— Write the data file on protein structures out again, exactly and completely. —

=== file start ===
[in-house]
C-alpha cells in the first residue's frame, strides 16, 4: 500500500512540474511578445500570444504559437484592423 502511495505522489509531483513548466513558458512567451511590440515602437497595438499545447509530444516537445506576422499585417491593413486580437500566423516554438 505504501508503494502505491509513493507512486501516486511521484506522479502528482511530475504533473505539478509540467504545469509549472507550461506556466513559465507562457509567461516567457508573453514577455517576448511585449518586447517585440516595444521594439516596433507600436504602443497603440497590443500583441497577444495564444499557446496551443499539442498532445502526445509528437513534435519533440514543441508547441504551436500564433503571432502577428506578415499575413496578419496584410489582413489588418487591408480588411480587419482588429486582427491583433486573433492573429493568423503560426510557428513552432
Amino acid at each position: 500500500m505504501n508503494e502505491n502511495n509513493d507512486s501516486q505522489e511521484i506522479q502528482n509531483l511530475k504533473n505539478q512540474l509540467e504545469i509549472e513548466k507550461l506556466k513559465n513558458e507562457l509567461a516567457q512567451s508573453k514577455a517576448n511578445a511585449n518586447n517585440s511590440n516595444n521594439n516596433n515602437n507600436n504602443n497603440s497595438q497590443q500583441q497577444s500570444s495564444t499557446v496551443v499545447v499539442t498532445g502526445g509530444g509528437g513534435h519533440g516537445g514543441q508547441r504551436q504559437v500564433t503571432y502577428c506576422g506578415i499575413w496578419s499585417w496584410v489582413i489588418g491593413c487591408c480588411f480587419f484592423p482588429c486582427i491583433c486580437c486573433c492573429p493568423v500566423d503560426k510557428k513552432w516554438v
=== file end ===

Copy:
[in-house]
C-alpha cells in the first residue's frame, strides 16, 4: 500500500512540474511578445500570444504559437484592423 502511495505522489509531483513548466513558458512567451511590440515602437497595438499545447509530444516537445506576422499585417491593413486580437500566423516554438 505504501508503494502505491509513493507512486501516486511521484506522479502528482511530475504533473505539478509540467504545469509549472507550461506556466513559465507562457509567461516567457508573453514577455517576448511585449518586447517585440516595444521594439516596433507600436504602443497603440497590443500583441497577444495564444499557446496551443499539442498532445502526445509528437513534435519533440514543441508547441504551436500564433503571432502577428506578415499575413496578419496584410489582413489588418487591408480588411480587419482588429486582427491583433486573433492573429493568423503560426510557428513552432
Amino acid at each position: 500500500m505504501n508503494e502505491n502511495n509513493d507512486s501516486q505522489e511521484i506522479q502528482n509531483l511530475k504533473n505539478q512540474l509540467e504545469i509549472e513548466k507550461l506556466k513559465n513558458e507562457l509567461a516567457q512567451s508573453k514577455a517576448n511578445a511585449n518586447n517585440s511590440n516595444n521594439n516596433n515602437n507600436n504602443n497603440s497595438q497590443q500583441q497577444s500570444s495564444t499557446v496551443v499545447v499539442t498532445g502526445g509530444g509528437g513534435h519533440g516537445g514543441q508547441r504551436q504559437v500564433t503571432y502577428c506576422g506578415i499575413w496578419s499585417w496584410v489582413i489588418g491593413c487591408c480588411f480587419f484592423p482588429c486582427i491583433c486580437c486573433c492573429p493568423v500566423d503560426k510557428k513552432w516554438v